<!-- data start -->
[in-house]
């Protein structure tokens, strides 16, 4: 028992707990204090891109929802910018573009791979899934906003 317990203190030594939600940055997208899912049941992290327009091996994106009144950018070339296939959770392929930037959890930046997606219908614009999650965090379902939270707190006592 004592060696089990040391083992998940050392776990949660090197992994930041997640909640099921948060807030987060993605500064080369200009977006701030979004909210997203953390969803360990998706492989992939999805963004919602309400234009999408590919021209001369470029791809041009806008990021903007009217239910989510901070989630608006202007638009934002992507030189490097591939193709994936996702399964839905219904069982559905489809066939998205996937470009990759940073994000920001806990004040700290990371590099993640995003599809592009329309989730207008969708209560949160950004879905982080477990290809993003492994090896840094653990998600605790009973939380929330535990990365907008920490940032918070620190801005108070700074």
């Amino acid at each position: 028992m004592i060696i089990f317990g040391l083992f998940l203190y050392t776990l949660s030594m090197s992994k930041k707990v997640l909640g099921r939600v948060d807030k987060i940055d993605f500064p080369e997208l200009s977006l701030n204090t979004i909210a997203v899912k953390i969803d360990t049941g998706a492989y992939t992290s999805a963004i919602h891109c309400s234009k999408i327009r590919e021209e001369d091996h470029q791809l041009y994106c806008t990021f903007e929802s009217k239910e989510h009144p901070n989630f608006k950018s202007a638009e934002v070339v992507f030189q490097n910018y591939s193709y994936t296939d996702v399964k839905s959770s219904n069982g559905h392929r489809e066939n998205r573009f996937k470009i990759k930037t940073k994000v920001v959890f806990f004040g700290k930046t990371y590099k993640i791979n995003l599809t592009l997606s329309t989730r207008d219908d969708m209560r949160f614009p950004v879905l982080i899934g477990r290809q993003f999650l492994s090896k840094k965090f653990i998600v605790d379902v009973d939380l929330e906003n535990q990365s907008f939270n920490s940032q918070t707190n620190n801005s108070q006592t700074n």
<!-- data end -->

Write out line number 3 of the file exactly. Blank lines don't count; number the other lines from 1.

């Amino acid at each position: 028992m004592i060696i089990f317990g040391l083992f998940l203190y050392t776990l949660s030594m090197s992994k930041k707990v997640l909640g099921r939600v948060d807030k987060i940055d993605f500064p080369e997208l200009s977006l701030n204090t979004i909210a997203v899912k953390i969803d360990t049941g998706a492989y992939t992290s999805a963004i919602h891109c309400s234009k999408i327009r590919e021209e001369d091996h470029q791809l041009y994106c806008t990021f903007e929802s009217k239910e989510h009144p901070n989630f608006k950018s202007a638009e934002v070339v992507f030189q490097n910018y591939s193709y994936t296939d996702v399964k839905s959770s219904n069982g559905h392929r489809e066939n998205r573009f996937k470009i990759k930037t940073k994000v920001v959890f806990f004040g700290k930046t990371y590099k993640i791979n995003l599809t592009l997606s329309t989730r207008d219908d969708m209560r949160f614009p950004v879905l982080i899934g477990r290809q993003f999650l492994s090896k840094k965090f653990i998600v605790d379902v009973d939380l929330e906003n535990q990365s907008f939270n920490s940032q918070t707190n620190n801005s108070q006592t700074n």